By ANDREW NELSON, Staff Writer | Published December 20, 2012
Scores of families at the Cathedral of Christ the King recreated the biblical story of the Holy Family searching for shelter. At the celebration children and parents alike sang, shook rattles and other noisemakers as the community filled the Hyland Center room on the first of nine nights of celebrations Dec. 16.
For many, it was an opportunity to revive the tradition of “Las Posadas” and pass on the custom to youngsters.
Andrea Corredor, a native of Colombia, brought her two young children and husband to participate in the singing and merrymaking. She found the Sunday afternoon event at the cathedral after searching on the Internet.
“I wanted to share that tradition with them. This is what Christmas is all about in Colombia,” Corredor said. “It is a beautiful opportunity for us to get together and teach our kids the tradition.”
“Las Posadas” are nine days of prayer and community celebration leading up to Dec. 25, which is called “Holy Night.” The days are filled with prayer, music, songs, breaking piñatas and other games. The word “posada” means dwelling or shelter.
At the heart of the gathering is a retelling of the hardship that St. Joseph and the Virgin Mary experienced trying to find shelter in their journey to Bethlehem at the time of Christ’s birth.
The Hyland Center’s room was divided into two, with innkeepers and the Holy Family reciting a call-and-response, opening with “In the name of Heaven, I ask for shelter, my beloved wife cannot walk.”
In the front sat the actors portraying Joseph, holding a walking stick, and the Virgin Mary, wrapped in blue. Behind them hung a tapestry of the scene of the Annunciation, where the angel visited the young woman.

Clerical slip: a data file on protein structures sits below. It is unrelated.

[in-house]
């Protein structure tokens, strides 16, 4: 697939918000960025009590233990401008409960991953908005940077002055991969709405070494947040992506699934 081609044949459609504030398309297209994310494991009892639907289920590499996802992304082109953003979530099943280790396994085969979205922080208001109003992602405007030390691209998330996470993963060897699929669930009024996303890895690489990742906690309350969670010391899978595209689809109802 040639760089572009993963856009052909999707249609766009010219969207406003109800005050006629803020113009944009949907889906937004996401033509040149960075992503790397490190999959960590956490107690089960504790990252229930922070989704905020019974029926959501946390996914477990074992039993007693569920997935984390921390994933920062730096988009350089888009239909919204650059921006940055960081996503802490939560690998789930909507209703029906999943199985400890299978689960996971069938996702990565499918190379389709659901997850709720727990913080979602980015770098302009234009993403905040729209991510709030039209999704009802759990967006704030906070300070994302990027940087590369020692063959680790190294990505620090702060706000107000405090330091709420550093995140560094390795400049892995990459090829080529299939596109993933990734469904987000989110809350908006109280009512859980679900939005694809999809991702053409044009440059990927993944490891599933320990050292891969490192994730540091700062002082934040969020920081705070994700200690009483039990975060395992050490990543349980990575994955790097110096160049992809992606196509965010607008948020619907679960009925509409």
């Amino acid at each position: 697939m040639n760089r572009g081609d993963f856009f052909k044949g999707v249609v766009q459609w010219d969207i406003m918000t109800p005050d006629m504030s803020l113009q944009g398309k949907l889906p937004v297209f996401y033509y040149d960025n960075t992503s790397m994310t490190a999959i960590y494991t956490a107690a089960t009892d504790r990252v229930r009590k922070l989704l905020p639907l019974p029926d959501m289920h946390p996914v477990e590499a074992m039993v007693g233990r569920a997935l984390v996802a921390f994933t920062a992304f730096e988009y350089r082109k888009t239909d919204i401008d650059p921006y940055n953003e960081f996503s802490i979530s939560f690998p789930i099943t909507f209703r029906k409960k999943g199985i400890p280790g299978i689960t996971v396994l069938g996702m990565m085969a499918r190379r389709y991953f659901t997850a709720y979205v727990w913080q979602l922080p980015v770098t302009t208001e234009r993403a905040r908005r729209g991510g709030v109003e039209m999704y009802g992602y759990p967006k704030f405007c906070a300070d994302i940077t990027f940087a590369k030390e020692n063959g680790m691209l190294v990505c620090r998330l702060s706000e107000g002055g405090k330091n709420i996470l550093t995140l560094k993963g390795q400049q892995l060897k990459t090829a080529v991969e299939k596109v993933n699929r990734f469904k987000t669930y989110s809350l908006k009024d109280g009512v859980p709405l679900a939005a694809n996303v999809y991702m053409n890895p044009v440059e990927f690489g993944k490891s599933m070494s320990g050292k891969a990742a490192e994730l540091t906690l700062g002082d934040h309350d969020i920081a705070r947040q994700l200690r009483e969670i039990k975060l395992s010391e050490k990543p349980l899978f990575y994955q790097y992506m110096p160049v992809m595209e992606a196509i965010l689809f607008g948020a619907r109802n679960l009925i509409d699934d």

This is largely a Mexican celebration, which is the largest Hispanic immigrant group in the Atlanta Archdiocese. Traditionally it is done in a neighborhood as families and friends travel from house to house looking for shelter.
Each night, they are turned away twice, but at the third home the actors portraying St. Joseph and the Virgin Mary are taken in. The group of guests comes into the home and kneels around a Nativity scene, praying the rosary and singing traditional songs of Christmas. According to the Marian Library website of the University of Dayton, the remembrance is a way of spiritually filling with prayer the indifference of the innkeeper to the Holy Family.
Other Latin American cultures have similar celebrations leading up to Christmas with different names.
Imelda Solano, the coordinator for the Hispanic ministry at the Peachtree Road cathedral, said she did not grow up with the Advent tradition in her native Peru, but has adopted it.
“It is just like Our Lady of Guadalupe. I am not Mexican, but I was here on December 11. I was very moved by the celebrations. I don’t need to be Mexican,” said Solano.
Juan Zambrano, an usher with the Hispanic community at the cathedral, grew up in Colombia.
“It brings good memories of what I did as a child. We got together as a family, friends, around the Nativity, singing very beautiful songs about Jesus and his birth,” said Zambrano.
In his native country, the celebration was called “villancicos,” which translates to Christmas carols.
The cathedral Hispanic ministry is hosting the celebrations. And every evening a different ministry at the parish is joining in the festivities. The community the first night welcomed the Colombian Consul General Andres Vargas.
“We try to remember our roots, and celebrate a little bit of our culture,” said Vargas. “Everybody loves it. Most people who live here are separated from family, far away from their country, making this season really important.”